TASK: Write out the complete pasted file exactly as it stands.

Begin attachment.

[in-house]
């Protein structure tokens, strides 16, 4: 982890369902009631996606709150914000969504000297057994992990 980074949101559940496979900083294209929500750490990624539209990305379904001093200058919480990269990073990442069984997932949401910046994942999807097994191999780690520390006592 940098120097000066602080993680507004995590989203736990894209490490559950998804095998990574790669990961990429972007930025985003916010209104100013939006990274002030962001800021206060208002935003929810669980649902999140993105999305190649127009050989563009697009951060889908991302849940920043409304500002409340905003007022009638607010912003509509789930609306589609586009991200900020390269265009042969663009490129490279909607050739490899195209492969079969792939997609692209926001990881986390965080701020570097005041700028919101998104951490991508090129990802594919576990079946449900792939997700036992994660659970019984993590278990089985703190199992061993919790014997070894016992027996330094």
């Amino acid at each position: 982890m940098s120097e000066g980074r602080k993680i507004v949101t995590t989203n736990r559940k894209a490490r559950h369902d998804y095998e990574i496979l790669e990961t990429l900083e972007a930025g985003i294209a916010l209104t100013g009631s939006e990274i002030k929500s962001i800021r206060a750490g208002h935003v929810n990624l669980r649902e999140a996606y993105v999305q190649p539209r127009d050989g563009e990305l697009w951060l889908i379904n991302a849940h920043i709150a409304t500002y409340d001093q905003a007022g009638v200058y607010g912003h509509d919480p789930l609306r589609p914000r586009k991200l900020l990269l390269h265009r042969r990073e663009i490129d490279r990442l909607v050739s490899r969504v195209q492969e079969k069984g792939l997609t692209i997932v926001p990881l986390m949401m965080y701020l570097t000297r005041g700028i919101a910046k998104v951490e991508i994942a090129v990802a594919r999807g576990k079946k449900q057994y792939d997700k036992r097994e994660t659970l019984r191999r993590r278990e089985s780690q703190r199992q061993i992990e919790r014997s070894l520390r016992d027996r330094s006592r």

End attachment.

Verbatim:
[in-house]
């Protein structure tokens, strides 16, 4: 982890369902009631996606709150914000969504000297057994992990 980074949101559940496979900083294209929500750490990624539209990305379904001093200058919480990269990073990442069984997932949401910046994942999807097994191999780690520390006592 940098120097000066602080993680507004995590989203736990894209490490559950998804095998990574790669990961990429972007930025985003916010209104100013939006990274002030962001800021206060208002935003929810669980649902999140993105999305190649127009050989563009697009951060889908991302849940920043409304500002409340905003007022009638607010912003509509789930609306589609586009991200900020390269265009042969663009490129490279909607050739490899195209492969079969792939997609692209926001990881986390965080701020570097005041700028919101998104951490991508090129990802594919576990079946449900792939997700036992994660659970019984993590278990089985703190199992061993919790014997070894016992027996330094």
């Amino acid at each position: 982890m940098s120097e000066g980074r602080k993680i507004v949101t995590t989203n736990r559940k894209a490490r559950h369902d998804y095998e990574i496979l790669e990961t990429l900083e972007a930025g985003i294209a916010l209104t100013g009631s939006e990274i002030k929500s962001i800021r206060a750490g208002h935003v929810n990624l669980r649902e999140a996606y993105v999305q190649p539209r127009d050989g563009e990305l697009w951060l889908i379904n991302a849940h920043i709150a409304t500002y409340d001093q905003a007022g009638v200058y607010g912003h509509d919480p789930l609306r589609p914000r586009k991200l900020l990269l390269h265009r042969r990073e663009i490129d490279r990442l909607v050739s490899r969504v195209q492969e079969k069984g792939l997609t692209i997932v926001p990881l986390m949401m965080y701020l570097t000297r005041g700028i919101a910046k998104v951490e991508i994942a090129v990802a594919r999807g576990k079946k449900q057994y792939d997700k036992r097994e994660t659970l019984r191999r993590r278990e089985s780690q703190r199992q061993i992990e919790r014997s070894l520390r016992d027996r330094s006592r």